Modern-day chart watchers make laboured but persuasive arguments for regarding the NME chart as more official than the Record Retailer one during this period. The Official Charts Company rightly accepted the decision of the Guinness Book of British Hit Singles to use the Record Retailer ones, but at the same time, NME’s was very popular, Melody Maker’s was also widely used, and the Pick of the Pops chart was very well known.

This came to a head in August 1968, when the BBC’s points-based system led to a three-way tie at number one, between The Bee GeesThe Beach Boys, and Herb Alpert. They started working with Record Retailer to develop a new, official chart.

The Official Chart

From February 1969 onwards, there is no argument about which one the “official” chart is, as the British Market Research Bureau (BMRB) took over compilation of the charts, which were used by Record Retailer, Record Mirror, and BBC Radio 1. NME and Melody Maker were invited to take part, but the high costs of collecting a reliable chart appear to have prevented them from joining.

It had its teething problems – notably, the early BMRB charts contained multiple tied positions. It was initially compiled as a Top 50, although during a newspaper strike from February to March 1971, only a Top 40 was published (and a Top 20 broadcast on BBC Radio 1), and a postal strike in early 1973 led to only a Top 30 being published. This led to BMRB using motorcycle couriers to collect sales data, and by the mid-1970s it was well accepted as the official UK chart.

Apart from those blips, the chart remained a Top 50 until May 1978, when it grew to a Top 75 while BBC Radio 1 started taking interest in the Top 40. The chart remained a Top 75 until the 2012 relaunch of the Official Charts Company website, when they started listing the Top 100 Singles as official.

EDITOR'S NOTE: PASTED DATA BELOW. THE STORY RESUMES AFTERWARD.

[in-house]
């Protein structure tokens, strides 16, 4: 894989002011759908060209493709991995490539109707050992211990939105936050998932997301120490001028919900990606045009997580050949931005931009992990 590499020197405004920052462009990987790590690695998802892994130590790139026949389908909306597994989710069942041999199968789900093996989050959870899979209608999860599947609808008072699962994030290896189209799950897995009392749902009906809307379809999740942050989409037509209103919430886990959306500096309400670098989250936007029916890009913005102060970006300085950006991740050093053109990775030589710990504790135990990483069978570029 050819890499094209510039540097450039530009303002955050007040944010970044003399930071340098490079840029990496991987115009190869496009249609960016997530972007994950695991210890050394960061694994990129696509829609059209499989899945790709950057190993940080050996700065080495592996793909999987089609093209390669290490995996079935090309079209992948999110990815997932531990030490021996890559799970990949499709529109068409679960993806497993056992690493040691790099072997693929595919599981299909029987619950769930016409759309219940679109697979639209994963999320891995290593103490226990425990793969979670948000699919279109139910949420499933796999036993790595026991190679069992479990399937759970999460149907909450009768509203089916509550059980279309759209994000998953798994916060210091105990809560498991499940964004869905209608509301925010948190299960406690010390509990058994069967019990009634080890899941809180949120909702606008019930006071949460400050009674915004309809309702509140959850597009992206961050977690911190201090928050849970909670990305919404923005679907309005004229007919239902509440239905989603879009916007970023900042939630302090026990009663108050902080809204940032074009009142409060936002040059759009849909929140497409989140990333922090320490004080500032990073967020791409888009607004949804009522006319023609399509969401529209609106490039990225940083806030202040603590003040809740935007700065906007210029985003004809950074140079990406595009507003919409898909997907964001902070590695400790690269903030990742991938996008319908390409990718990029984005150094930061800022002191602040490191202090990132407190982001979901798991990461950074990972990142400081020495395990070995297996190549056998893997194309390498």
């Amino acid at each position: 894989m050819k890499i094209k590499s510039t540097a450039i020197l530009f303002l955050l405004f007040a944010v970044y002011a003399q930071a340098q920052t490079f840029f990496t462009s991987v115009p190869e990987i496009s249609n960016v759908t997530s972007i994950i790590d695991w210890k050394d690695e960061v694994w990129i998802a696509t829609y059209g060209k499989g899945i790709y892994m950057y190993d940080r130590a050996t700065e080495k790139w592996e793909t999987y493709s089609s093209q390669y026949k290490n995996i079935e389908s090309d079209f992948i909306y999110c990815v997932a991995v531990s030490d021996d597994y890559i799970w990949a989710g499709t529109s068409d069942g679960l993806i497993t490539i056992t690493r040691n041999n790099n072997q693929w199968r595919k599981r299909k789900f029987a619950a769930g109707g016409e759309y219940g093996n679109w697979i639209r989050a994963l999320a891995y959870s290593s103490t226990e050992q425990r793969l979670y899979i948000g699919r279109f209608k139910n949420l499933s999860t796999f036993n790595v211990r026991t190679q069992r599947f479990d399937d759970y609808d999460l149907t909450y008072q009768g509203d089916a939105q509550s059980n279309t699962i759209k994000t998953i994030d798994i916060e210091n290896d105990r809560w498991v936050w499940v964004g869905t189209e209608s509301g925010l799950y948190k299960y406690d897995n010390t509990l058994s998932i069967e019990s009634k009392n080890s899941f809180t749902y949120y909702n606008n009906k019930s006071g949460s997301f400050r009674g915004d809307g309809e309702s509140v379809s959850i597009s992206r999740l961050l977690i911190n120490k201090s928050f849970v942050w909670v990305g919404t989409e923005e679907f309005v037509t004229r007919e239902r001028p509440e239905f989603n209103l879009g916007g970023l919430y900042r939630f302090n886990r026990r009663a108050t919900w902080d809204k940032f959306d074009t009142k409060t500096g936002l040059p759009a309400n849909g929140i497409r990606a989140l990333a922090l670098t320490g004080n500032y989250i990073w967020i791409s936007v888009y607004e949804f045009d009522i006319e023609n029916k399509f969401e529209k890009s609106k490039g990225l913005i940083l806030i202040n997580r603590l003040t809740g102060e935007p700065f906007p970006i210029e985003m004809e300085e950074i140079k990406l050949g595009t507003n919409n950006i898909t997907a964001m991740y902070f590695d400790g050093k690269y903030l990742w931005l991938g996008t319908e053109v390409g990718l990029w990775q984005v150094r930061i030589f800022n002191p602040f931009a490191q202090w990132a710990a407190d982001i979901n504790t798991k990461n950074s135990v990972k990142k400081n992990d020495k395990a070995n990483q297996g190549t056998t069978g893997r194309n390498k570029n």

The compilers have changed, and the rules have changed many times, but for the last fifty years, the official UK chart has remained the most widely recognised source of information about musical successes in the UK.

On the Radio

Radio Luxembourg had been broadcasting charts for several years by this stage, starting with sheet music charts, then switching to the NME Top 20 until July 1965, when they worked with NME to use their Friday chart. In spring 1967, Paul Burnett replaced this with an airplay chart, but they were losing ground to the BBC. From 1970, they tried to predict the next week’s charts instead, and saw varying degrees of success.

The BBC Light Programme’s Pick of the Pops show had been broadcasting various charts from September 1957 onwards. In March 1958, David Jacobs started using a points-based system to combine the charts, counting them down live. Alan Freeman took over, still using the same system and overseeing the show’s move to Sunday nights and then later to BBC Radio 1 in October 1967. The show started using the new official BMRB chart at some point after it launched in February 1969.

Pick of the Pops was replaced by Tom Browne‘s Solid Gold Sixty in October 1972, featuring highlights and the full Top 20. Simon Bates took over in April 1978, who saw the show extended to a two hour show playing the full Top 40, before passing on the baton to Tony Blackburn the following year.

Throughout the 1980s and early 1990s, Tommy VanceRichard SkinnerBruno Brookes, and Mark Goodier took the helm, as the show grew to two-and-a-half and then three hours. This, the iconic format remained, fronted by Wes ButtersJK and JoelFearne CottonReggie YatesJameela Jamil, and Clara Amfo until it finally left the Sunday slot.

The Chart Show moved to Friday afternoons in July 2015, with Greg James taking over as presenter, and then Scott Mills jumped into the role more recently.

Next time: the birth of the UK Album Chart.